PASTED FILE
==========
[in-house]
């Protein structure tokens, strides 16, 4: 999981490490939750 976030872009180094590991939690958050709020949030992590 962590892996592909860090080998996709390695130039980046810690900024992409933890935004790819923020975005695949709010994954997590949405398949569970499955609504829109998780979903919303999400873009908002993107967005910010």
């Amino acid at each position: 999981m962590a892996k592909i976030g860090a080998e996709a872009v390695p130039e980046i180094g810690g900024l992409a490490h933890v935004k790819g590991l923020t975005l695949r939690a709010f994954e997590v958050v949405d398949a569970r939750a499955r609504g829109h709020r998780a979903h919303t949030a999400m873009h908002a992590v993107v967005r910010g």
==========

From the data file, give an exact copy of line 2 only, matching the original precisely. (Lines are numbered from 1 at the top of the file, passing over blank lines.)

């Protein structure tokens, strides 16, 4: 999981490490939750 976030872009180094590991939690958050709020949030992590 962590892996592909860090080998996709390695130039980046810690900024992409933890935004790819923020975005695949709010994954997590949405398949569970499955609504829109998780979903919303999400873009908002993107967005910010």